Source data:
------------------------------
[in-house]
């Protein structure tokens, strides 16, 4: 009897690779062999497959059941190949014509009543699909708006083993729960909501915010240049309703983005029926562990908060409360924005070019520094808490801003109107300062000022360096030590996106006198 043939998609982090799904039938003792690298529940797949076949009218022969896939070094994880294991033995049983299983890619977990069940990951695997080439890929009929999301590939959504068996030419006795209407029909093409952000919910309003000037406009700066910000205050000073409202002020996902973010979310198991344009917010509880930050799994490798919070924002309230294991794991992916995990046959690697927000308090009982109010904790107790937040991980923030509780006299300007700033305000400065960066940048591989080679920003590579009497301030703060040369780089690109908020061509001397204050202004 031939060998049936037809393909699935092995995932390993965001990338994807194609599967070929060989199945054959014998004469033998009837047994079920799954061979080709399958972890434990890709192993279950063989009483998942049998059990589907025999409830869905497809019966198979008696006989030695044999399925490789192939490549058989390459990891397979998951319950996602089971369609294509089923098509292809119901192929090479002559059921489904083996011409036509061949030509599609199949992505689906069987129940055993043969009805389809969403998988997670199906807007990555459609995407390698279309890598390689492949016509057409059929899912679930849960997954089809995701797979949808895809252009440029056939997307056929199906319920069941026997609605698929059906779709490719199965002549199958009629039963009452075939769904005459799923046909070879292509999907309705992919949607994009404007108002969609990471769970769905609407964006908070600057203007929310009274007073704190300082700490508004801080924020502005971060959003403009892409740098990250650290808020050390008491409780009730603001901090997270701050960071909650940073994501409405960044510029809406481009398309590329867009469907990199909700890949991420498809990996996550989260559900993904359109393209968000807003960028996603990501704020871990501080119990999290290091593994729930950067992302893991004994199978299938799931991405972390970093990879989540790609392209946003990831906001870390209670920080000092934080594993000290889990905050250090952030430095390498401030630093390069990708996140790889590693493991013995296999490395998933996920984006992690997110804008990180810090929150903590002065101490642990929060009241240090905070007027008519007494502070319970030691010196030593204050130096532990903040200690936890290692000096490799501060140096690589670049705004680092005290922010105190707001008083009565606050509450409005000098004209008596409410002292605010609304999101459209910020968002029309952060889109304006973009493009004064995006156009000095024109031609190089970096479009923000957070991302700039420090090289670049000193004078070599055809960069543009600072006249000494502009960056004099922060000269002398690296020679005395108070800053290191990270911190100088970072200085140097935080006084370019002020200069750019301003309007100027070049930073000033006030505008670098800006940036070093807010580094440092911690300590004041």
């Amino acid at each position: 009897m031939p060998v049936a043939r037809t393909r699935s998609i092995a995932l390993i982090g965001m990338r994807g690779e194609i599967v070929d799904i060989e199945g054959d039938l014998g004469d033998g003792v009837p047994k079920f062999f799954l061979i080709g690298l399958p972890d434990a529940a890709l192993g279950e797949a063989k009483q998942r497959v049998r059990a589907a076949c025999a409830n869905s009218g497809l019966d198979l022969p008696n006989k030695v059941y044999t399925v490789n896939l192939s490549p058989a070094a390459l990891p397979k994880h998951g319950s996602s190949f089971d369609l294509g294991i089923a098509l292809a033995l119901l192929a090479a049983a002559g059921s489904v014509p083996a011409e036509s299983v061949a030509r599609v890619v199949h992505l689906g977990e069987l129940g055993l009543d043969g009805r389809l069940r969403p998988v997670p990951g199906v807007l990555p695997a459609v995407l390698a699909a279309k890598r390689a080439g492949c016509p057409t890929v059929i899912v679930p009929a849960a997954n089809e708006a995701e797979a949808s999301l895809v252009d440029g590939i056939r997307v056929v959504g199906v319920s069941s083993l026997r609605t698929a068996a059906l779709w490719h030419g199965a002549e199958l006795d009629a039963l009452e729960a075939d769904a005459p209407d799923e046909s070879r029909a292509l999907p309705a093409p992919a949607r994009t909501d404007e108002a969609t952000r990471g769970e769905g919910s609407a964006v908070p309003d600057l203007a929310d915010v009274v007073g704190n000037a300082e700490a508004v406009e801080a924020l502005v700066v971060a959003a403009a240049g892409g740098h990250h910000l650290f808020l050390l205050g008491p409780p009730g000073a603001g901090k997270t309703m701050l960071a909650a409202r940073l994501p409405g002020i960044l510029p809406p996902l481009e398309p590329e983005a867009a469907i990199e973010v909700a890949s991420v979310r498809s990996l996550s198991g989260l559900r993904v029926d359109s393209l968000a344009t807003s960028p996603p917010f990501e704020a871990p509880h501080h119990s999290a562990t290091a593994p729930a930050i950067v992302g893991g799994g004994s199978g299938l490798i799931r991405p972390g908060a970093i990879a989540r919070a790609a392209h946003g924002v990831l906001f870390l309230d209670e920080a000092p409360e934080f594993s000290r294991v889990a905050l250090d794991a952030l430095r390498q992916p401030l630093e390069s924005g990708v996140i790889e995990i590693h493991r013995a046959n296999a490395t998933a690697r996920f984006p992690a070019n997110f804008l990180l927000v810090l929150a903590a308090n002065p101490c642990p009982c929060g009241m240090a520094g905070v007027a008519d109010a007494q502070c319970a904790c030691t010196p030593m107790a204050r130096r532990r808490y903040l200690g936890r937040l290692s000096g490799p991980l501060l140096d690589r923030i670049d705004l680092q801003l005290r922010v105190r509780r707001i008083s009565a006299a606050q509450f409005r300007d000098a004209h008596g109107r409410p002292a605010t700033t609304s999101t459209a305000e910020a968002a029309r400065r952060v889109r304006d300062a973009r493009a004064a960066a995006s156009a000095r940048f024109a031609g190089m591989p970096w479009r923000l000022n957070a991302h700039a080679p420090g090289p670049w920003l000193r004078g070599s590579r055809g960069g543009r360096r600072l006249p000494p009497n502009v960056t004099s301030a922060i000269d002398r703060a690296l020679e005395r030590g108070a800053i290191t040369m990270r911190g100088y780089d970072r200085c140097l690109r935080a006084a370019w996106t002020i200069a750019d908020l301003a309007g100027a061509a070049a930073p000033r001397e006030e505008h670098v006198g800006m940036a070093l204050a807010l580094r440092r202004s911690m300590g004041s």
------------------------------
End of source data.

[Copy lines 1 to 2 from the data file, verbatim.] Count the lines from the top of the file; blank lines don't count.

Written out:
[in-house]
């Protein structure tokens, strides 16, 4: 009897690779062999497959059941190949014509009543699909708006083993729960909501915010240049309703983005029926562990908060409360924005070019520094808490801003109107300062000022360096030590996106006198 043939998609982090799904039938003792690298529940797949076949009218022969896939070094994880294991033995049983299983890619977990069940990951695997080439890929009929999301590939959504068996030419006795209407029909093409952000919910309003000037406009700066910000205050000073409202002020996902973010979310198991344009917010509880930050799994490798919070924002309230294991794991992916995990046959690697927000308090009982109010904790107790937040991980923030509780006299300007700033305000400065960066940048591989080679920003590579009497301030703060040369780089690109908020061509001397204050202004 031939060998049936037809393909699935092995995932390993965001990338994807194609599967070929060989199945054959014998004469033998009837047994079920799954061979080709399958972890434990890709192993279950063989009483998942049998059990589907025999409830869905497809019966198979008696006989030695044999399925490789192939490549058989390459990891397979998951319950996602089971369609294509089923098509292809119901192929090479002559059921489904083996011409036509061949030509599609199949992505689906069987129940055993043969009805389809969403998988997670199906807007990555459609995407390698279309890598390689492949016509057409059929899912679930849960997954089809995701797979949808895809252009440029056939997307056929199906319920069941026997609605698929059906779709490719199965002549199958009629039963009452075939769904005459799923046909070879292509999907309705992919949607994009404007108002969609990471769970769905609407964006908070600057203007929310009274007073704190300082700490508004801080924020502005971060959003403009892409740098990250650290808020050390008491409780009730603001901090997270701050960071909650940073994501409405960044510029809406481009398309590329867009469907990199909700890949991420498809990996996550989260559900993904359109393209968000807003960028996603990501704020871990501080119990999290290091593994729930950067992302893991004994199978299938799931991405972390970093990879989540790609392209946003990831906001870390209670920080000092934080594993000290889990905050250090952030430095390498401030630093390069990708996140790889590693493991013995296999490395998933996920984006992690997110804008990180810090929150903590002065101490642990929060009241240090905070007027008519007494502070319970030691010196030593204050130096532990903040200690936890290692000096490799501060140096690589670049705004680092005290922010105190707001008083009565606050509450409005000098004209008596409410002292605010609304999101459209910020968002029309952060889109304006973009493009004064995006156009000095024109031609190089970096479009923000957070991302700039420090090289670049000193004078070599055809960069543009600072006249000494502009960056004099922060000269002398690296020679005395108070800053290191990270911190100088970072200085140097935080006084370019002020200069750019301003309007100027070049930073000033006030505008670098800006940036070093807010580094440092911690300590004041």